Labour and British Jews: Time for reconciliation
It’s time to cool things down. There’s been an awful lot of heat over the past few weeks, and not just from the weather. The conflict between the Labour party and Jewish communal organisations has been hugely stressful for all of us, no matter your views on it. The discussion, particularly on social media, tends to generate more heat than light. And it’s being increasingly expressed in zero-sum terms. Some in the Jewish community have said that it cannot be resolved unless Corbyn himself resigns. And some on the left have seen the whole affair as a ‘pro-Israel’ plot, in which everything should be considered a smear. Both views are wrong and only serve to drag the whole situation out.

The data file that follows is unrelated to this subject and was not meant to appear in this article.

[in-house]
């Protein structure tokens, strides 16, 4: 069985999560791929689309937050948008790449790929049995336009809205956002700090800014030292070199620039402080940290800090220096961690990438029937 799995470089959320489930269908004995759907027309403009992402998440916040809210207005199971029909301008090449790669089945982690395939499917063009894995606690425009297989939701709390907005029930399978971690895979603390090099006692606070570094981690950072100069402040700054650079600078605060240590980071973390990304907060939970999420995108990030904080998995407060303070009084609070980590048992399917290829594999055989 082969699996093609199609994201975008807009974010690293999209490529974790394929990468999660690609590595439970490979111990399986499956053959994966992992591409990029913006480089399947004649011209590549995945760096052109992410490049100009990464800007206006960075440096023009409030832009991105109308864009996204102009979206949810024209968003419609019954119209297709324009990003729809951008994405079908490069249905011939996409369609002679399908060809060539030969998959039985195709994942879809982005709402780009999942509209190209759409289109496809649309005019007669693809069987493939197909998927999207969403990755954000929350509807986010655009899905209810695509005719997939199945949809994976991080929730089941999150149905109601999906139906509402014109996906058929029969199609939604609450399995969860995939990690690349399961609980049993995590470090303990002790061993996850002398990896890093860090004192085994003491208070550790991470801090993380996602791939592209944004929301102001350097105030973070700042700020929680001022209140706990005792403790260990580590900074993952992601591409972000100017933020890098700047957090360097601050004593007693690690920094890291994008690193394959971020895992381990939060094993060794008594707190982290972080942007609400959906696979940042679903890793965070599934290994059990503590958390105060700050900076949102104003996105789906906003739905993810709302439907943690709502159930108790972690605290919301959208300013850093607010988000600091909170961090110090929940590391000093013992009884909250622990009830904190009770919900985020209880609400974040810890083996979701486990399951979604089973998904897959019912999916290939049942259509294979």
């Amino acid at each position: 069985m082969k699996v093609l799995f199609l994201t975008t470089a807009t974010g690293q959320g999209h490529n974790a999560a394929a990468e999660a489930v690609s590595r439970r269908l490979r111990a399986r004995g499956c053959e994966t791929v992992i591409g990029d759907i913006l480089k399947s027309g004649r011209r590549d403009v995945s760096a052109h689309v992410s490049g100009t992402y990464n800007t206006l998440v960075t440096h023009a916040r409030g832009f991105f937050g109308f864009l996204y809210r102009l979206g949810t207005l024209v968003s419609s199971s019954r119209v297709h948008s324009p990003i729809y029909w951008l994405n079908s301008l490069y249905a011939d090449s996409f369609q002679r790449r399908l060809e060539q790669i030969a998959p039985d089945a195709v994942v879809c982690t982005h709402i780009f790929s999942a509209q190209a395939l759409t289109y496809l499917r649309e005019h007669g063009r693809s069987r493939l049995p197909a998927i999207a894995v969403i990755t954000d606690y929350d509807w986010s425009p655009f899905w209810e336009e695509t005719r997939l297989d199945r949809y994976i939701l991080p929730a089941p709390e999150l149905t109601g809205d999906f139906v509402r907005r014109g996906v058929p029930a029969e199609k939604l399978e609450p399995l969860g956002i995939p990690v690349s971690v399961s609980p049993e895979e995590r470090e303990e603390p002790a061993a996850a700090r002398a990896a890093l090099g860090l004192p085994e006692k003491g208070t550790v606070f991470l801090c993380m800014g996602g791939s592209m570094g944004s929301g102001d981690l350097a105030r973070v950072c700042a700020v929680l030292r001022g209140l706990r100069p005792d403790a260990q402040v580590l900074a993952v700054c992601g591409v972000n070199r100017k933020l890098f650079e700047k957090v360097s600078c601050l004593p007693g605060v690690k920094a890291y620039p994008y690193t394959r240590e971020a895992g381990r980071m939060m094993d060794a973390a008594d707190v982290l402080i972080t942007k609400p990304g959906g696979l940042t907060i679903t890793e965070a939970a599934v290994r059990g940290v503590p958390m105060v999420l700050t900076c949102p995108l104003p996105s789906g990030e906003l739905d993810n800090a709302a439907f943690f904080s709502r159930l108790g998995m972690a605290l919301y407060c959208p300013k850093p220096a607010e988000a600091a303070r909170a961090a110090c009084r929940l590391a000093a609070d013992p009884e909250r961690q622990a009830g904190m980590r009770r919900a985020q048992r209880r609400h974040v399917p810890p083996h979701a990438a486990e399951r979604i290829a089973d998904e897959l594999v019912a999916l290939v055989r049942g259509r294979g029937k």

It’s in nobody’s interest for this conflict to continue. Well, almost nobody’s. It helps antisemites, who can use confusion about what actually constitutes antisemitism to spread their lies and caricatures. And it’s helps the Jewish far-right, who are ever keen to promote the notion that Jews are not safe in the diaspora, and should instead move to Israel. But it’s bad for Labour and bad for the British Jewish community. It’s bad for Labour because it has received bucketloads of negative press coverage at a time when the Conservatives are in total disarray and the focus should be on Government failure. But more importantly, it goes against the party’s deeply held self-image that it is an anti-racist party. When John McDonnell says that the antisemitism affair has ‘shaken Labour to the core’ I absolutely believe him. But the conflict is also bad for us British Jews. Many non Jewish people simply don’t understand what it going on, and feel that people and views are being branded antisemitic without proper justification. That in turn makes them more suspicious of allegations of antisemitism, and is likely to increase antisemitic attitudes. That is a real danger we, as a community, have to take seriously. There is also the fact that Labour are likely to be in government soon, given that the party is consistently polling around 40%, and the Conservatives cannot get their Brexit plans through the Commons. The idea that centrist Labour MPs are going to form a breakaway party is a fantasy — they would lose their seats and fare little better than the SDP in the early 1980s. So a Labour government in the coming years is highly likely, and it will be lead by Corbyn, or another leader from the left of the party. Do we relish the idea of the Jewish community being in total conflict with the government of the day? Do we want to sever connections with allies in a period where the far right (see the burgeoning movement around Tommy Robinson) is growing fast? Wouldn’t it be better for both sides to start building some bridges?